Lab Rats by Dan Lyons

Lab Rats

At a time of soaring corporate profits and plenty of HR lip service about "wellness," millions of workers--in virtually every industry--are deeply unhappy. Why did work become so miserable? Who is responsible? And does any company have a model for doing it right?For two years, Lyons ventured in search of answers. From the innovation-crazed headquarters of the Ford Motor Company in Detroit, to a cult-like "Holocracy" workshop in San Francisco, and...

Details Lab Rats

TitleLab Rats
Release DateOct 23rd, 2018
PublisherHachette Books
GenreNonfiction, Business, Science, Technology

Reviews Lab Rats

  • Sharon
    This is a more important business book than most people realize. In its pages, Dan Lyons take apart the conventional wisdom of Milton Friedman's "burn out and churn out" style of shareholder-based business and shows why the model is completely non-sustainable.If you've wondered why you're feeling less valued at work, it's because you are. When human beings are treated like copy paper (human "resources"), it's easy to pretend we don't matter. Yet,...
  • Rob Enderle
    Boy if there was ever a book every kid planning a career in tech should read this is it, and for a lot of folks in tech, this book suggests you are all idiots for putting up with the amount of abuse a bunch of rich dot-com losers are handing out. This book will piss you off because it is well researched, points out that way too many tech leaders are flim-flam artists and way too many of us are the suckers. The result isn't trivial either depressi...
  • David
    What use is outrage?Outrage is motivating. It can be unifying. It can even be inspiring. With a little discipline, it can power you enough to produce a first draft of a book. After the first draft, the outrage must be controlled, limited, and shaped if you wish to address anyone other than people you agree with already, or motivate people to participate in a constructive response.This book has an outrage issues.It disappointed me because the thin...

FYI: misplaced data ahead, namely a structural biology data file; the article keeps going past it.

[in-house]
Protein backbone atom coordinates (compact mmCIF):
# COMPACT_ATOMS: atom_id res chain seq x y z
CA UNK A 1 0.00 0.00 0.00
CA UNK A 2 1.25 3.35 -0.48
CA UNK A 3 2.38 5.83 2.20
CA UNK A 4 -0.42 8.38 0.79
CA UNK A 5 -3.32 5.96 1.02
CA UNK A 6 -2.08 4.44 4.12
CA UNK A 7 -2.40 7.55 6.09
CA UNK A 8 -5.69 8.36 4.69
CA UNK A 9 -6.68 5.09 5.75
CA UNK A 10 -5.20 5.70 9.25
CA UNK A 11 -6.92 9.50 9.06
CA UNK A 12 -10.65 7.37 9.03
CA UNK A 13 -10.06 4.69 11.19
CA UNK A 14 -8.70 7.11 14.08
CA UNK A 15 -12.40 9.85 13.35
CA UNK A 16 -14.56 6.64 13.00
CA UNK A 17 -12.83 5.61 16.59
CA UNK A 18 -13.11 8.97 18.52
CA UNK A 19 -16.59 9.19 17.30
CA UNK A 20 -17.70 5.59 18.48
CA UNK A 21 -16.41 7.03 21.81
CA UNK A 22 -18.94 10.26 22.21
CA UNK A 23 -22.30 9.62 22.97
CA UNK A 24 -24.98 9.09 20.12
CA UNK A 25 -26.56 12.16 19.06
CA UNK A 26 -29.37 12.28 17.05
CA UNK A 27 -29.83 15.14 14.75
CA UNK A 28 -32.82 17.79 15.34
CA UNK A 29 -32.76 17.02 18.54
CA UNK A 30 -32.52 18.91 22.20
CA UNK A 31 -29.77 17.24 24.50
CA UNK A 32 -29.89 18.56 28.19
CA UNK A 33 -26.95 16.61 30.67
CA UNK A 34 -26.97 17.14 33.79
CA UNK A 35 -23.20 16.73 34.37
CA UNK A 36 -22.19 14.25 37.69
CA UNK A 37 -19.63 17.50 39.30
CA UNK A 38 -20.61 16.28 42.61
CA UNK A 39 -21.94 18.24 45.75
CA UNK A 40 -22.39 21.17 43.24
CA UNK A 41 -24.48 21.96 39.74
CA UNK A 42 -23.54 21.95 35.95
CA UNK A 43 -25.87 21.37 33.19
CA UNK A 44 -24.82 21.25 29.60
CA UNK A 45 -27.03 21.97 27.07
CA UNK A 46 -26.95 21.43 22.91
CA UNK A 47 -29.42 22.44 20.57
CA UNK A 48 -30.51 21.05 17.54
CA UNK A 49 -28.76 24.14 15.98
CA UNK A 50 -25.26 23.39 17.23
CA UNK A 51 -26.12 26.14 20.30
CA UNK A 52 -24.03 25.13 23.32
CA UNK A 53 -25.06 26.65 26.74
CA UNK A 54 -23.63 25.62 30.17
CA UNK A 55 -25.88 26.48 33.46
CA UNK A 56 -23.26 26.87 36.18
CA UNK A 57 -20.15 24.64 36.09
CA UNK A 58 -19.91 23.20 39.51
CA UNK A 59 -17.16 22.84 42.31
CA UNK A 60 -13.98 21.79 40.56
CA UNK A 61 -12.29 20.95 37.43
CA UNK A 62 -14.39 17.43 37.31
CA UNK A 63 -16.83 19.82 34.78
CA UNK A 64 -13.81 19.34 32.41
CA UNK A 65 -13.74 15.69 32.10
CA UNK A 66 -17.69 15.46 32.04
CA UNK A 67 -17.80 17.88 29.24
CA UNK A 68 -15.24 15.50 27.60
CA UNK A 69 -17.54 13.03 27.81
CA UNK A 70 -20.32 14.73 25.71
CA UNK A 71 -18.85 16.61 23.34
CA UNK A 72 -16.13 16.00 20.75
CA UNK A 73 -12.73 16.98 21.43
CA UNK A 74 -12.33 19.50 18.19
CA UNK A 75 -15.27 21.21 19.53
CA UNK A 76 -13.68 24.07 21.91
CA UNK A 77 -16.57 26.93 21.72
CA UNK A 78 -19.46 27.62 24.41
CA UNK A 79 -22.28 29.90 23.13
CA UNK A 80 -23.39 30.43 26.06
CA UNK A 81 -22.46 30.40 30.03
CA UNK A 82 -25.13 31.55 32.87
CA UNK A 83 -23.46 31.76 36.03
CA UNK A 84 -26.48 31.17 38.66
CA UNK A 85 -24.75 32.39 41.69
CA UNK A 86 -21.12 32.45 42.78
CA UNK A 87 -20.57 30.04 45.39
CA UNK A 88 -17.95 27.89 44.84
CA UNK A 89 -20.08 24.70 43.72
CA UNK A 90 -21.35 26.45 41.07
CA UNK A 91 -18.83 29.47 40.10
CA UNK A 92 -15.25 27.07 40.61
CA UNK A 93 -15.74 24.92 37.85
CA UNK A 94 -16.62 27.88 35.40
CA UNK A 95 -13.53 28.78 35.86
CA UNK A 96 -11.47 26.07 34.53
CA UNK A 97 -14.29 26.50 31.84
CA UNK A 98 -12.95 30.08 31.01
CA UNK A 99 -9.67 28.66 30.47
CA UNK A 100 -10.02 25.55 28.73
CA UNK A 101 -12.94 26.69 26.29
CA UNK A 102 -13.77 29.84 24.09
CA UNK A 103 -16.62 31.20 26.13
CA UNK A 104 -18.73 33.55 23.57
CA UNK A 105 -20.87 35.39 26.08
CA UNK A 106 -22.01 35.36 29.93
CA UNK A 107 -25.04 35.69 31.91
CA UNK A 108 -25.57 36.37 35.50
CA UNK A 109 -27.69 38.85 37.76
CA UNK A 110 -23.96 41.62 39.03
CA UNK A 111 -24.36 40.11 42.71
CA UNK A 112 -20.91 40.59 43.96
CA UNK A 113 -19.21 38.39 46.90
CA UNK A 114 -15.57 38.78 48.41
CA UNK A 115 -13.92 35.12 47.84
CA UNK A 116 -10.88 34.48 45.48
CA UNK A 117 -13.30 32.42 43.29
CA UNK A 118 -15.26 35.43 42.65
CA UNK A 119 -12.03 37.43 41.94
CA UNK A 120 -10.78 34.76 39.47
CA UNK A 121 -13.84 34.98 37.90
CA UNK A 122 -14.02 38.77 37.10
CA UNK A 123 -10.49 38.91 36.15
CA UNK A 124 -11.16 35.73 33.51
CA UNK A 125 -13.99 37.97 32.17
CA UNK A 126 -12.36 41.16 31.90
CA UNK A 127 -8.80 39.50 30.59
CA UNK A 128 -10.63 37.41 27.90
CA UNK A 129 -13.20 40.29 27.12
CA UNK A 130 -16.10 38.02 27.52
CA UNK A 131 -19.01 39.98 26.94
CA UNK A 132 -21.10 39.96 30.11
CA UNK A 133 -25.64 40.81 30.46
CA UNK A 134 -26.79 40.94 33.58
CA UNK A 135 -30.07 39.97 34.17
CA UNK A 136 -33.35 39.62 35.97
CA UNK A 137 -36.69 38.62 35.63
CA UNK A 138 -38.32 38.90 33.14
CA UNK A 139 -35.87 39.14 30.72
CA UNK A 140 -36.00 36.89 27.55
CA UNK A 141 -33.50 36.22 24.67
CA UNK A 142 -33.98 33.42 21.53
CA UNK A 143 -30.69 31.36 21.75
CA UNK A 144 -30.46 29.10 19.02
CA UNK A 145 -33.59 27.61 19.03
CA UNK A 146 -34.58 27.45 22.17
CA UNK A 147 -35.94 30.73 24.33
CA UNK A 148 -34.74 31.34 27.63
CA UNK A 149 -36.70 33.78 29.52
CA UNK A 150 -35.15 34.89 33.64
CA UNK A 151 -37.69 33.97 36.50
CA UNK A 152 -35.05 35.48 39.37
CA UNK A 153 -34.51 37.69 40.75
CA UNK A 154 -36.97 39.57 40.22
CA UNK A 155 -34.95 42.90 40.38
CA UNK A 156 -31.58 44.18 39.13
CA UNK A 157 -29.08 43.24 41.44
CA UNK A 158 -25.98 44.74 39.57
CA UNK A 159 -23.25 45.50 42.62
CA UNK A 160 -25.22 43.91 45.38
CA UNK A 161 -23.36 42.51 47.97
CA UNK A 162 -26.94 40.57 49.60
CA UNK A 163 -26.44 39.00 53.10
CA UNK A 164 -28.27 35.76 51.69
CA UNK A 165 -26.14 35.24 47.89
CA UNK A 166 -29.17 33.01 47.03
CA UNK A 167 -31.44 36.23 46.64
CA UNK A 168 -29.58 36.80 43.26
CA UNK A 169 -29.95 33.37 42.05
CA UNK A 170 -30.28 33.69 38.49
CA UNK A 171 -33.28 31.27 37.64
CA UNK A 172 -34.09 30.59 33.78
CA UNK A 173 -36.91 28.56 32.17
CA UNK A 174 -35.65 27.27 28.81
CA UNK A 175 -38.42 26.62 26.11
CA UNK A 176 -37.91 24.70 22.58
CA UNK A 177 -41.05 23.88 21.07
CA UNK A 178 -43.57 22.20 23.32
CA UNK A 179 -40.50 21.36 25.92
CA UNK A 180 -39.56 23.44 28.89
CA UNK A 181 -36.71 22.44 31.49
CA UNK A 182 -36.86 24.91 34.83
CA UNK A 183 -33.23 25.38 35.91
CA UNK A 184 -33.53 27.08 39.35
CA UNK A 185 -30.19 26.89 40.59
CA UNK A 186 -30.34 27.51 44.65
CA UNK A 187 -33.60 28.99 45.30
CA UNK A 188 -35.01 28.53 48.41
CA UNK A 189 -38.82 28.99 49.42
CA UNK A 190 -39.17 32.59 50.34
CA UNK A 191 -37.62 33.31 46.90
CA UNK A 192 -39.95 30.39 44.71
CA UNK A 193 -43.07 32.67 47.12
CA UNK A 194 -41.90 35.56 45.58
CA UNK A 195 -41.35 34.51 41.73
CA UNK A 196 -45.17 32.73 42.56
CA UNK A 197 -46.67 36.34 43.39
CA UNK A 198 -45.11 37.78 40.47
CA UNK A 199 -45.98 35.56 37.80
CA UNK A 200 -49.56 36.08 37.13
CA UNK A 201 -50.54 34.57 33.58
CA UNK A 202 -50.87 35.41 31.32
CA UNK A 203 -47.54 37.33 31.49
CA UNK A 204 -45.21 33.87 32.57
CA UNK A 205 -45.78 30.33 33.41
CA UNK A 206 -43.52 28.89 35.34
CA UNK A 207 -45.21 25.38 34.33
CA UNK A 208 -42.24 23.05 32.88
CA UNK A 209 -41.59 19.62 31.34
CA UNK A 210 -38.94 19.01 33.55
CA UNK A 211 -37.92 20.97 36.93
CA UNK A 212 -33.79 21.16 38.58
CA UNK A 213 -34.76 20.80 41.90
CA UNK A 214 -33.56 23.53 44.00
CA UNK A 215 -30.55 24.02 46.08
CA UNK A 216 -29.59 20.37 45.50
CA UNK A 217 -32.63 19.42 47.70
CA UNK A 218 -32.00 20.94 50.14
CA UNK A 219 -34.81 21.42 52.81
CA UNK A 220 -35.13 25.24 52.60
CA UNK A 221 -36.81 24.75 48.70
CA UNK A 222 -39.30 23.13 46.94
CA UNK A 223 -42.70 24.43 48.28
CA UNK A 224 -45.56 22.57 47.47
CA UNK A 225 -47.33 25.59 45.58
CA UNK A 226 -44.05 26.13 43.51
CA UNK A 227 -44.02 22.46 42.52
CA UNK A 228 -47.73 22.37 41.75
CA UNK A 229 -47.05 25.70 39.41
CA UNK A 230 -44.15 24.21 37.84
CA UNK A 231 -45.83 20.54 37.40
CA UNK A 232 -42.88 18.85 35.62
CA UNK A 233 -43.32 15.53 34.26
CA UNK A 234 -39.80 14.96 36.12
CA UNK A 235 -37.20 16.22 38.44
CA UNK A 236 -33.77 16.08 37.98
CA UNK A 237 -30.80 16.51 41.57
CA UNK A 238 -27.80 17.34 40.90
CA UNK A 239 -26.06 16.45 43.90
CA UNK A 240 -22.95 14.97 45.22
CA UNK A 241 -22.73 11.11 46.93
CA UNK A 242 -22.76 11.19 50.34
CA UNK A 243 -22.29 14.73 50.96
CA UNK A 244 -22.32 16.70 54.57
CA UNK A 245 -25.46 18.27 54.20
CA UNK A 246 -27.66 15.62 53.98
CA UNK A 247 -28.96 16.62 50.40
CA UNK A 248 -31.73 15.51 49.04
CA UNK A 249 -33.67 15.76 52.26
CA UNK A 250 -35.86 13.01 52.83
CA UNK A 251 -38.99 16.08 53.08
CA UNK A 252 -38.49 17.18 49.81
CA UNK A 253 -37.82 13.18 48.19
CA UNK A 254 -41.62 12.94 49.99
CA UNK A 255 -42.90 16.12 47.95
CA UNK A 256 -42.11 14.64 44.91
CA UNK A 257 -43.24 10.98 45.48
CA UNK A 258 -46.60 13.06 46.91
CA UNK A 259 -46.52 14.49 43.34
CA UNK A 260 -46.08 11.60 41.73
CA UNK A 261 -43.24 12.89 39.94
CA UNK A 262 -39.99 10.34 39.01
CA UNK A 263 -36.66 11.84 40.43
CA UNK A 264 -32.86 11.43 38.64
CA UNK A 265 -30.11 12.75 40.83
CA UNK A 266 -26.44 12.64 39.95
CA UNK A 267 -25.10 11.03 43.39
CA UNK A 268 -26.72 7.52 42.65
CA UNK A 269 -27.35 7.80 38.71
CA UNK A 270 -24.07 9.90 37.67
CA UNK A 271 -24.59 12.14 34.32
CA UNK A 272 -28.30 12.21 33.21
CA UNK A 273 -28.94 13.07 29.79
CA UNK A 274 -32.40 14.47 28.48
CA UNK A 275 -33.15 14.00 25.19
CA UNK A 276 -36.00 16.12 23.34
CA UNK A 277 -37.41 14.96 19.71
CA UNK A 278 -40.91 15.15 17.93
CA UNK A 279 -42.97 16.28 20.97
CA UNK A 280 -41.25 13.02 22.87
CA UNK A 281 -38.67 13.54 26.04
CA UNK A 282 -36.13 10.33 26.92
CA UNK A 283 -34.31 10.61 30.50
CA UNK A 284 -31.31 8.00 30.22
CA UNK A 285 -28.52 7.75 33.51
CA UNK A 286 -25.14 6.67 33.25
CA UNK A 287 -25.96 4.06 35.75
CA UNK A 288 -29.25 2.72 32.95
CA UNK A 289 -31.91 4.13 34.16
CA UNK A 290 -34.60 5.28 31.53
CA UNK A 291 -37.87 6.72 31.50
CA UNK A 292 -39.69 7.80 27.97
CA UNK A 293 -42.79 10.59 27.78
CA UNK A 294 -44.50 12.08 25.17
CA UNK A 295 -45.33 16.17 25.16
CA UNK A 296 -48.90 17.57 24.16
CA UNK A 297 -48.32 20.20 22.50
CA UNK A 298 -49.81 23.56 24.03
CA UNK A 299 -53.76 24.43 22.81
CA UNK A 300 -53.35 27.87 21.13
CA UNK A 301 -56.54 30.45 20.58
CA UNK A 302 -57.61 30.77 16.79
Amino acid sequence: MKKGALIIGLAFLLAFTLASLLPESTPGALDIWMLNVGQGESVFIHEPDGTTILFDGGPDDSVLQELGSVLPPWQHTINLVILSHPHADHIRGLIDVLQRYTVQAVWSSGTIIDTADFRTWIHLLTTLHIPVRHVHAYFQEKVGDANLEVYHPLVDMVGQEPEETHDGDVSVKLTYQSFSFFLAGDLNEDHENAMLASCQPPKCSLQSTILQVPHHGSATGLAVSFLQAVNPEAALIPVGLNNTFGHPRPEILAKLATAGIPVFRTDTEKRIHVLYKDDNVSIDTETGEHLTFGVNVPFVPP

• Marks54
    The author is a writer and business journalist. He wrote a book - Disrupted - two years ago which chronicled his time spent with an Internet startup he joined after being laid off at Newsweek. I enjoyed the book and thought it an insightful and humorous memoir of changes in the workplace in light of the spread of the Internet economy. There are, of course, lots of these books around but Lyons provided a look at a much hyped development as someone...
  • Bob Varettoni
    To be sure (a phrase that introduces many paragraphs in this book), I never expected Dan Lyons’ latest to be as good as “Disrupted” — which was based on first-person stories, and devastating humor and satire. This book is more of a research project, with hyperbolic claims made about the impact of certain blog posts, published opinion pieces and Powerpoint presentations. I think the truth is more gray, considering, for example, how even ...
  • Hải
    Kinda depressing. You already knew it happened out there in the real technology and startup world, but still, reading about it was uneasy.About the book, I would rate it somewhere between 3 and 4. I was hesitant for a while but then put 4 for it. My problem with it, and the way author Dan Lyons expressed his ideas was there was so much negative energy. Looked like the author exaggerated lots of things and was angry with everything. Not only in th...
  • Daniel
    I thoroughly enjoyed this book by Lyons. He used to work for Newsweek but tried to work for a tech company when he was retrenched. There was so much positive feedback from people for his first book Disrupted that he realised his experience is not unique. Why are we lab rats of Silicon Valley? Lyons laid out the villains:1. Frederick Taylor, who proposed scientific management. So he timed every action in the pig iron factory. Unfortunately the sto...
  • Meagan Houle
    I was not a fan of "Disrupted," but "Lab Rats" really impressed me. Lyons uses concise, accessible language to describe complex concepts without straying into oversimplification territory. I particularly liked his four-point summary in the introduction; it frames the rest of the book beautifully, and helps the reader keep all the details straight. The way he observes that Silicon Valley is more interested in what works for machines than in what w...
  • Greg
    Dan Lyons is one of the more unlikely critics of Silicon Valley culture despite being a long time satirist, making his splash with his Fake Steve Jobs (FSJ) blog (and mediocre novelization). His irreverent portrayal of a smack-talking, faux new-age Steve, seems a bit short in retrospect. It was clever, candid and most of all funny, but never eclipsed the caricature of the on-the-spectrum, eccentric, once-hippie tech billionaire. In the end, in th...